WOMEN S MEN S & WAGES Detail analyses Significance of other assumptions... side 58 Wage differences within main occupations... side 63 Wage differences within major sectors... side 67 Labour market experience
A Divided Britain? Inequality Within and Between the Regions Contents Introduction 3 Key points 4 The pay gap - pay inequality across the UK 5 Where do the highest and lowest paid people live? 8 Average
Exploring the UK Freelance Workforce in 2015 Executive Summary John Kitching April 2016 Introduction Freelance workers are an important, but hidden, part of the small business population. United Kingdom
The Career Paths of Physics Graduates A longitudinal study 2006 2010 1 Acknowledgments The Institute would like to thank the research team at the Centre for Education and Industry (CEI) at the University
THE HEALTH & SOCIAL CARE SECTOR in greater manchester overview of skills ISSUES 1. INTRODUCTION This briefing summarises the findings of primary and secondary research in respect of the skills and training
British Women in Science and Engineering: the problem of employment loss rates Professor Bob Hart and Mrs J. Elizabeth Roberts 01/07/2011 Division of Economics University of Stirling Stirling FK82AW Email:
Trends in life expectancy by the National Statistics Socio-economic Classification 1982 2006 Date: 22 February 2011 Coverage: England and Wales Theme: Health & Care This bulletin presents the first estimates
Income protection insurance for independent information About us We are an independent watchdog set up by the Government to: regulate firms that provide financial services; and help you make informed decisions
Married only at the weekends? A study of the amount of time spent together by spouses. Reg Gatenby, Office for National Statistics Abstract Studies of time use generally concentrate on the amount of time
2. Incidence, prevalence and duration of breastfeeding Key Findings Mothers in the UK are breastfeeding their babies for longer with one in three mothers still breastfeeding at six months in 2010 compared
BRIEFING Characteristics and Outcomes of Migrants in the UK Labour Market AUTHOR: CINZIA RIENZO PUBLISHED: 12/11/2014 NEXT UPDATE: 12/11/2015 3rd Revision www.migrationobservatory.ox.ac.uk This briefing
Policy Discussion Paper The Working Poor in Ireland: An Analysis of EU-SILC 2005 Executive Summary March 2009 Acknowledgements This report was funded by the Combat Poverty Agency under its Poverty Research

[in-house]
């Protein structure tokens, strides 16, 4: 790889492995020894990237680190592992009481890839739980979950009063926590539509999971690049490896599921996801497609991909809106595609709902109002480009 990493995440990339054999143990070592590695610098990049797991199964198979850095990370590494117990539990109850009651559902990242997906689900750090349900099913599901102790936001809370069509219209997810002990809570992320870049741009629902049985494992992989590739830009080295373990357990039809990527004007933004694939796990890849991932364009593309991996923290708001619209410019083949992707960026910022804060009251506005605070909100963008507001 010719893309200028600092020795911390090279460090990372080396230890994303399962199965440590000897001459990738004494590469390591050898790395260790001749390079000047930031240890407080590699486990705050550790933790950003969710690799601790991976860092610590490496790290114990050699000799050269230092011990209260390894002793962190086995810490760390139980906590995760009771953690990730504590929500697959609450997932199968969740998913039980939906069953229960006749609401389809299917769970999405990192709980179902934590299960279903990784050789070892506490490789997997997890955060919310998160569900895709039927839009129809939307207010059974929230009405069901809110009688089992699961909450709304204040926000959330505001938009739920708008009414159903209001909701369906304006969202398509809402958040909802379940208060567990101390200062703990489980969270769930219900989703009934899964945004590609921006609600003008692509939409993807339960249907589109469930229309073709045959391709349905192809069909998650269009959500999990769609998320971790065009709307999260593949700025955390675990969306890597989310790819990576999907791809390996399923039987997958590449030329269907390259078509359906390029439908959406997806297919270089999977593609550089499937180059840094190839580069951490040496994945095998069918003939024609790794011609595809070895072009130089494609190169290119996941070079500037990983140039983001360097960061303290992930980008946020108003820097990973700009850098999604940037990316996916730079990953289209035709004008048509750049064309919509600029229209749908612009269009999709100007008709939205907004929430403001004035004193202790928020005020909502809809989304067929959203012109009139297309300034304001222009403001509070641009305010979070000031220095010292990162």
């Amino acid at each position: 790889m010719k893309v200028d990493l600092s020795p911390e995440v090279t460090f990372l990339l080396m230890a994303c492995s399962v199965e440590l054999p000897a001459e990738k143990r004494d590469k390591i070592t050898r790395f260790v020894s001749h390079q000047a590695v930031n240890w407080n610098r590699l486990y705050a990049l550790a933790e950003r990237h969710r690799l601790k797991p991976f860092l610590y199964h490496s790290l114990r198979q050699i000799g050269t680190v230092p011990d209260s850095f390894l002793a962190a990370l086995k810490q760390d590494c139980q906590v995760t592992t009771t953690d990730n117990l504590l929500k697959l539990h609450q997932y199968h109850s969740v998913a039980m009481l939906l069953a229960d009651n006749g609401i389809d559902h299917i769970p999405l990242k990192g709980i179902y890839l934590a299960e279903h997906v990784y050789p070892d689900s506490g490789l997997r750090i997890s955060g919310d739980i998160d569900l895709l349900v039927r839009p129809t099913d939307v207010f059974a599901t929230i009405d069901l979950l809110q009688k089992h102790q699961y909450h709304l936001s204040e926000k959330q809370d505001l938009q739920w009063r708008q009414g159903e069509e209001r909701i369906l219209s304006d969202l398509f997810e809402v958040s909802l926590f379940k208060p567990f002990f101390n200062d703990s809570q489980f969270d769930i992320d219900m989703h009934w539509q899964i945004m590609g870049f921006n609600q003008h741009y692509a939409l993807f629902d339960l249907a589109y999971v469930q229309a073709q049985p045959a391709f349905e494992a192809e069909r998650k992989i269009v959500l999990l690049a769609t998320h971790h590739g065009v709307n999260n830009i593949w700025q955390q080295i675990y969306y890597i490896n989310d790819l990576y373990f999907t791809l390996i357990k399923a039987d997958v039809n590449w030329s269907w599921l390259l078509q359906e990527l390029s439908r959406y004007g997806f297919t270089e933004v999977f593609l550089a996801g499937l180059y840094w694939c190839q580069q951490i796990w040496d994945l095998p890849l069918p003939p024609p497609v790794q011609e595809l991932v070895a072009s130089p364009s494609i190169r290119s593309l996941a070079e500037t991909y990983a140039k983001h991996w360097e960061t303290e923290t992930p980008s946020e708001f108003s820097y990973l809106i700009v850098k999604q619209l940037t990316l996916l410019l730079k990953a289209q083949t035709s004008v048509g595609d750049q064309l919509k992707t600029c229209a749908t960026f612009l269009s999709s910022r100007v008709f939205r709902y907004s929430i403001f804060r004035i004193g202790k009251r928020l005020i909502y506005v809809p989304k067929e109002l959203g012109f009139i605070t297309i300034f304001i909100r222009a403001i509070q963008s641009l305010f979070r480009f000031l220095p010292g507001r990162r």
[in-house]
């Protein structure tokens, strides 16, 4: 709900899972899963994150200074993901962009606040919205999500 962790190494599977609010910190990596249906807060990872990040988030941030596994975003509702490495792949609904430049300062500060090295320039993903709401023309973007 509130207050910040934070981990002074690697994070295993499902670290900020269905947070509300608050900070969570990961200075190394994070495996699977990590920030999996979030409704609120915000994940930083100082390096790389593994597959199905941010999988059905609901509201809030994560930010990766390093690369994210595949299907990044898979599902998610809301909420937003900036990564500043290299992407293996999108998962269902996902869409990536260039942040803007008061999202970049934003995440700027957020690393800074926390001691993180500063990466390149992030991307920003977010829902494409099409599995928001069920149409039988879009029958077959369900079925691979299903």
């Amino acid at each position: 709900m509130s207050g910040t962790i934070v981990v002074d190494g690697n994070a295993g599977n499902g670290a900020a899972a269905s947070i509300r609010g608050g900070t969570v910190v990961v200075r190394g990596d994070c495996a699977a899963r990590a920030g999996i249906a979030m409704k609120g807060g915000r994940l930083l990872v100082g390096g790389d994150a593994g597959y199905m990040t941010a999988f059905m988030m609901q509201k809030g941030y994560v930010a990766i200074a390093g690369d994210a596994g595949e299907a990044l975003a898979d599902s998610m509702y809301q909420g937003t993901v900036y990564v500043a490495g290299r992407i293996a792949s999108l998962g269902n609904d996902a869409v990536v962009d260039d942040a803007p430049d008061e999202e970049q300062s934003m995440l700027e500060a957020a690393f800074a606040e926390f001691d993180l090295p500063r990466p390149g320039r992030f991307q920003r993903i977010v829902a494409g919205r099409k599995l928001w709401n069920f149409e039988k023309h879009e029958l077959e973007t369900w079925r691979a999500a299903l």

Working paper: uprating the UK Living Wage in 2015 This paper updates calculations by Centre for Research in Social Policy on the UK Living Wage outside London. It uses the basis first set out in 2011,
COMHAIRLE NAN EILEAN SIAR EQUAL PAY AUDIT JULY 2015 1 Introduction 1.1 Comhairle nan Eilean Siar supports the principle of equal pay for work of equal value and believes that pay systems should be based
The Employment of Disabled People in the Public Sector: A Review of Data and Literature Michael Hirst, Patricia Thornton and Melissa Dearey, Social Policy Research Unit, University of York, and Sue Maynard
IWPR #C440 April 2016 The Gender Wage Gap by Occupation 2015 and by Race and Ethnicity Women s median are lower than men s in nearly all s, whether they work in s predominantly done by women, s predominantly
Results of the Second Flexible Working Employee Survey 297 Results of the Second Flexible Working Employee Survey By Heidi Grainger and Heather Holt, Employment Market Analysis and Research, Department
Regional Trends 43 21/11 Impact of the recession By Cecilia Campos, Alistair Dent, Robert Fry and Alice Reid, Office for National Statistics Abstract This report looks at the impact that the most recent
An Analysis of the Tulsa Area Labor Force Summary Report for the Tulsa Chamber of Commerce and Oklahoma Department of Commerce David A. Penn, Robert C. Dauffenbach and John G. McCraw Center for Economic
Equal pay, gender pay gap and occupational segregation 1. Statement on equal pay 1.1 Glasgow Caledonian University is committed to the principle of equal pay as part of our wider commitment to equality
Industry Outlook Construction ISSN 2201-3660 Table of Contents Employment... 1 Sectoral Employment... 2 Geographic Distribution... 4 Workforce Characteristics... 6 Workforce Age Profile... 6 Gender and
Introduction This data sheet provides an analysis of earnings data for tech specialists drawing upon published and bespoke data provided by the Office for National Statistics (ONS) Annual Survey of Hours
115 Gender roles An incomplete revolution? Female participation in the labour market has increased markedly over the past 30 years. Both men and women in Britain s couple families now tend to work, albeit
Changes in real earnings in the UK and London, 2002 to 2012 Author Name(s): Sarah Levy, Office for National Statistics Abstract Average earnings of employees in the UK have fallen in real terms since 2009.
Employment and intangible spending in the UK's creative industries A view from the micro data Eric Scheffel and Andrew Thomas Office for National Statistics Summary The UK's creative industries and creative
Welfare and Wellbeing Group Equality Impact Assessment Support for Mortgage Interest Planned change to the standard interest rate at which Support for Mortgage Interest is paid August 2010 Equality Impact
2070 Work Life Balance Survey - Employees Record no: Introduction We would be grateful if you could spare the time to take part in our survey it should only take around 15 minutes to complete. The survey
All Employees Rewards/HR May 2014 Contents 1. Introduction 2. Context 3. What is an Equal Pay Audit? 4. The University s Approach 5. Data Collection 6. Methods for Estimating the Pay Gap 7. Overall Gender
EDUCATION: Springboard to Employment and Higher Earnings A 200 Census Analytical Brief Introduction Between July and August 202, more than 0,000 athletes from 204 countries participated in over 300 events
The puzzle of graduate wages IFS Briefing Note BN185 Richard Blundell David Green Wenchao Jin The puzzle of graduate wages Richard Blundell, David Green and Wenchao Jin 1 Institute for Fiscal Studies The
Your consent to our cookies if you continue to use this website.